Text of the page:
Vimy

Vimy 101

Throwback Thursday is a thing on the webs and social media.

This isn’t.

One hundred and one years ago, on April 9th, 1917, in a small snow storm, the Canadian army acted as one unit, not under British rule, to take Vimy Ridge. A German stronghold that earlier attempts by the British and French were failures.

It was a true Canadian moment, and shows the tenacity that is Canada to this day. When some loser shot and killed an honour guard at the War Memorial in Ottawa and stormed Parliament Hill (and killed by security), I thought, “fuck you. Canadians took Vimy, you can’t do that shit to us”, and went about my day as usual. You don’t mess with Canadians. Yeah, we are super nice and stupidly polite; just don’t push it.

So last year, in 2017, I went to the 100th anniversary of the battle, where the Canadians not only took the ridge, but held it for the rest of the war. Took it with the “fuck you, it’s ours now, you’ve done enough and we will keep it right” kind of attitude. See, most immigrants to Canada, not only left their country to avoid hardship, persecution and look for a better life, they also had to endure the hardships of an untamed wilderness, brutal climate (winters can be rough, even in the 21st century). They put up with all that, so nothing much more can phase them.

Proud Canadian? Yeah.

But I digress. I was there at Vimy for the 100th anniversary. It was the warmest, most clear day of the 10 days I spent in Belgium/France. There were a lot of logistical issues, and problems. But *I* was there. And to look out over the area where the four Canadian divisions came together and made such a monumental success, make me proud.

These are a few shots from the day. I had only my Fuji X100T and teleconverter. I would have liked something more zoomy for the Vimy Flight flypast, but, hey, what are you going to do.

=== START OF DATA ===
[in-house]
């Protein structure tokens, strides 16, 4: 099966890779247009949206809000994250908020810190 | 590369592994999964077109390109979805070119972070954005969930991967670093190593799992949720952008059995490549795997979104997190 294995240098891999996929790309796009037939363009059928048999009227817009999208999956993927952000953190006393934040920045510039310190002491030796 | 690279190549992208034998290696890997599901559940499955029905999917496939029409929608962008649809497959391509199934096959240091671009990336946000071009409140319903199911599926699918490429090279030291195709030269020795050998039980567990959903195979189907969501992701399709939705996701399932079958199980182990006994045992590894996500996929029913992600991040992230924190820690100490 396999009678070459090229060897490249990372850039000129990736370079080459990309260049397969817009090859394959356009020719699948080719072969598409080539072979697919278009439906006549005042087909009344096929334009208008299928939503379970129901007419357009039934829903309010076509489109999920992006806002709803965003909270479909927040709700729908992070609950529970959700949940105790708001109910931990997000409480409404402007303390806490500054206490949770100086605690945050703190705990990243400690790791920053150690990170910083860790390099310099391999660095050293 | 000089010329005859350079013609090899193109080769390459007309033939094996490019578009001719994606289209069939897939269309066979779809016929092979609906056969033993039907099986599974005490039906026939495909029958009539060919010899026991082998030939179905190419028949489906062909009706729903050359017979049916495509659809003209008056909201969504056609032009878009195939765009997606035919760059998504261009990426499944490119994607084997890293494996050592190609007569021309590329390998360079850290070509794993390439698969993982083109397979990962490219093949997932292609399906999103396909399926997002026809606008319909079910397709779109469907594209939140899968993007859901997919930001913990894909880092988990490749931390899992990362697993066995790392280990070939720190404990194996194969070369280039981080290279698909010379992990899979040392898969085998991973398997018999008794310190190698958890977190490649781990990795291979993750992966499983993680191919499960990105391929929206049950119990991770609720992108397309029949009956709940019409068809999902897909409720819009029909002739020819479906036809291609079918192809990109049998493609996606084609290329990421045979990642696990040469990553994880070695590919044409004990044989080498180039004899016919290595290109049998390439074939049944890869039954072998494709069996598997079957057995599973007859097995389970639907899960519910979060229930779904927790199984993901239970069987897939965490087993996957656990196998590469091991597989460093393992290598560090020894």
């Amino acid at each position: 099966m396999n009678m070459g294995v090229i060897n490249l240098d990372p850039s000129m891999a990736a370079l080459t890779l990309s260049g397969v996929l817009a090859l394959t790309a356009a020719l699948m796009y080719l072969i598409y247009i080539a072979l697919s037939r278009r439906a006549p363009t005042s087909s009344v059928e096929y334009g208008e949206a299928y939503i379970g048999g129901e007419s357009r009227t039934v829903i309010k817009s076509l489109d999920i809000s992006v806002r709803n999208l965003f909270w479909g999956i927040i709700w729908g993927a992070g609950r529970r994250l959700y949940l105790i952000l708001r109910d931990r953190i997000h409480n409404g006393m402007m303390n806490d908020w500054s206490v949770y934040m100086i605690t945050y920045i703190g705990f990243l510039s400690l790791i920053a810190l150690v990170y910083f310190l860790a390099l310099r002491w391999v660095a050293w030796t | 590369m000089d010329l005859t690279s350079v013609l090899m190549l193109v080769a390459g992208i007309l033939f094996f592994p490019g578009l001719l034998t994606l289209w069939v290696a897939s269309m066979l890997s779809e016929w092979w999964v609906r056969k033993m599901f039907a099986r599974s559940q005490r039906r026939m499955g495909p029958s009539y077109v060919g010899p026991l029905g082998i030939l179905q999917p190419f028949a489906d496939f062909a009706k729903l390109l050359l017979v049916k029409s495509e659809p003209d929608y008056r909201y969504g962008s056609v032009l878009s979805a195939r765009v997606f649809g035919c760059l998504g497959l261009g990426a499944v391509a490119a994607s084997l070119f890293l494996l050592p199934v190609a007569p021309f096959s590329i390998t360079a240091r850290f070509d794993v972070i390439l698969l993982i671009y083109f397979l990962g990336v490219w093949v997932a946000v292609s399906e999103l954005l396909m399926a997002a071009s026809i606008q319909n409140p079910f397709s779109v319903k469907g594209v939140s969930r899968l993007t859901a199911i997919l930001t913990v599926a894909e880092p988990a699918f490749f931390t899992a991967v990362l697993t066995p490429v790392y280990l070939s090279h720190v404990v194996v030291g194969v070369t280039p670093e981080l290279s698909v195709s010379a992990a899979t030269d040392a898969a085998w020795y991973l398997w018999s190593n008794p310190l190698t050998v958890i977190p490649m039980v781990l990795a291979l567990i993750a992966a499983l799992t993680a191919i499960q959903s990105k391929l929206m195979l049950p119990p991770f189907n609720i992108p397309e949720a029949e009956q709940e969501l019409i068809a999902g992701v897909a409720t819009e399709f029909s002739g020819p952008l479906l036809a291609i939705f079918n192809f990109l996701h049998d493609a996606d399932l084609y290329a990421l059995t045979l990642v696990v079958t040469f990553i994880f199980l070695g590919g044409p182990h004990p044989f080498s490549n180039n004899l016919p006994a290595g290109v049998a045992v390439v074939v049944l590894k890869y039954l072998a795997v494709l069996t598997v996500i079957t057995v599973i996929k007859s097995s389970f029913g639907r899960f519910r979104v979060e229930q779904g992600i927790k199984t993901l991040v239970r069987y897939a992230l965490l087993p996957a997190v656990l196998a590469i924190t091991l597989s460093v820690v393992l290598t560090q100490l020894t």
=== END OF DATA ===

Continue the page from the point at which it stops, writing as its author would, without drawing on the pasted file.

As the 101st anniversary comes, I look at these photos and remember the soldiers who volunteered for a truly worthy cause, the ceremonies and the trip in general.

In the corner of some foreign field

In my previous post, I mentioned the corner of a French cemetery housed soldiers from the first world war, and our tour group was able to locate a relative from the group.

The Commonwealth Graves Commission has done a fabulous job on maintaining the small bit of land here.

On the way back to our transports, I noticed a selection of headstones off to one side of the cemetery, with the same type of headstone and attention to detail on the landscaping. Upon closer inspection, I saw they were Hindu soldiers from the Indian army. There were nine.

A song from Pink Floyd’s The Final Cut came to mind. The song, A Gunner’s Dream, is a WWII theme of a gunner from a bomber that has been shot down. As the gunner falls (or floats on a parachute depending on interpretation), he thinks of how life could be without conflict. Specifically the lines:

In the corner of some foreign field
The gunner sleeps tonight.
What’s done is done.
We cannot just write off his final scene.
Take heed of his dream.
Take heed.

I thought of how these soldiers came half way across the world to fight for King and Country, to end here; and wondered how many, if any, of their families and friends would ever make the journey to this corner of a foreign cemetery to visit their final resting place.